History That Never Was

Home of Dawn Vogel: Writer, Historian, Geek

Writing A Series

Stack of booksI didn’t set out to write a series with Brass and Glass. But when the editors finished reading it, they asked, “Is there a sequel?” And by that point, I’d realized that I’d inadvertently written the first book of a trilogy.

I’ve just finished writing the first draft of book 2 of this series now, and I’ve learned a bit along the way. So here are some of my tips for writing a series.

  1. Start your character/world bible early. If you’re going to be writing a series, you’re going to need to know what color hair or eyes you gave a character, or what their personal background is, or a million other tiny details. People call this a character bible (and/or a world bible, depending on what details you include in it). If you start a character bible early on, you’ll have that information at your fingertips, and hopefully neatly arranged. For Brass and Glass, I have character pictures for some of the details, but I also have a document that talks about what the characters did before they all met, and how they know each other. Sometimes, I add new things to this–like when I finally give one of their parents a name, or realize an interesting twist to their backstory. (And, as a note, even though I have a good mental image of each of the characters, I still go back to look at their pictures more often than I’d like to admit. Particularly when trying to remember which eye Svetlana wears her monocular on.) Chuck Wendig talked about character bibles a long time ago, but the advice he gives is still useful!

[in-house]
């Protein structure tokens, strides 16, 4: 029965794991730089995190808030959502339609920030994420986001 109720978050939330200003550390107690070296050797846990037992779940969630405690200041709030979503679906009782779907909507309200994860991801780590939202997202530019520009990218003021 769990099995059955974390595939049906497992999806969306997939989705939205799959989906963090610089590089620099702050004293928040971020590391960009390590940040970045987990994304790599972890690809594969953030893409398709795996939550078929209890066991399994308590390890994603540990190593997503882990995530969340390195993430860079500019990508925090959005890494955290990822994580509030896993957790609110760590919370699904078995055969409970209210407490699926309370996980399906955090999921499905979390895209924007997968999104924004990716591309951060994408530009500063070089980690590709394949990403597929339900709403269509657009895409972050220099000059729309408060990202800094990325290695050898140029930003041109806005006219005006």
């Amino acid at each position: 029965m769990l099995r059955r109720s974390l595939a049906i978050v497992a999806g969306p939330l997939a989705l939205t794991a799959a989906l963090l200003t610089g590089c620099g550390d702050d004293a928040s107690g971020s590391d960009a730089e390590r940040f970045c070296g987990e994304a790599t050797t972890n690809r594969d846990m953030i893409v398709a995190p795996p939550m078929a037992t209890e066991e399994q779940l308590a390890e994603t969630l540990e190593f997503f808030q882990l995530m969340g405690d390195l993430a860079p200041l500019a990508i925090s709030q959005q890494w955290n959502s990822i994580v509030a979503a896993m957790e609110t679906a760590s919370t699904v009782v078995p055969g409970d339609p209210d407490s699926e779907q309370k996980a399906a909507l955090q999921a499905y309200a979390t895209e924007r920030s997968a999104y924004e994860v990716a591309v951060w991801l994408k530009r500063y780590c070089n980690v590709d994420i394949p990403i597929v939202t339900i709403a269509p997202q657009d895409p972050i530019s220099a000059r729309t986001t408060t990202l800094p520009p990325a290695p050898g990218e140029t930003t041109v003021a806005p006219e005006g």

2. Plan on keeping the final version of the previous book(s) close at hand. For all of those things that you tell yourself that you’ll remember, but don’t add to your character or world bible, you’ll need the final version of any previous book(s) in the series. And then, if you’re smart, when you look up some minute detail in the previous book(s), you’ll add that to your character/world bible. I’m bad at the follow-through on this, so I’m constantly going back to check book 1 for details of what happened in what city, since a lot of cities get passing mention.
  3. Expect that you’re going to find plot holes. It’s pretty much inevitable that when you spend a lot of time looking back into things you’ve written previously, you’ll notice something that escaped your attention, and your editors’ attention, and (hopefully) your readers’ attention. Sometimes, you can fix that as the series continues. Sometimes, you just have to gloss over it and hope no one else notices. (No, I’m not telling you the plot hole in Brass and Glass. It’s really tiny. And I’ll fix it in book 2 or 3.)
  4. Listen to what your fans are asking and saying. You may have plans for where things are going to go, and that’s totally fine. But after Brass and Glass came out, I got the same question from SEVERAL friends and family members. “Is [minor character] going to be okay?” Said character was, in fact, going to be okay, but I hadn’t realized how much people were going to latch on to that specific character. It told me that perhaps they needed a bigger role in the next books. As a note, some authors prefer to not let their fans influence the direction of their series, and that’s a perfectly valid response as well. But for me, knowing what people like makes me want to give them more of what they like. And in the case of the character in question, I like them too, so I was more than happy to give them more screen time.

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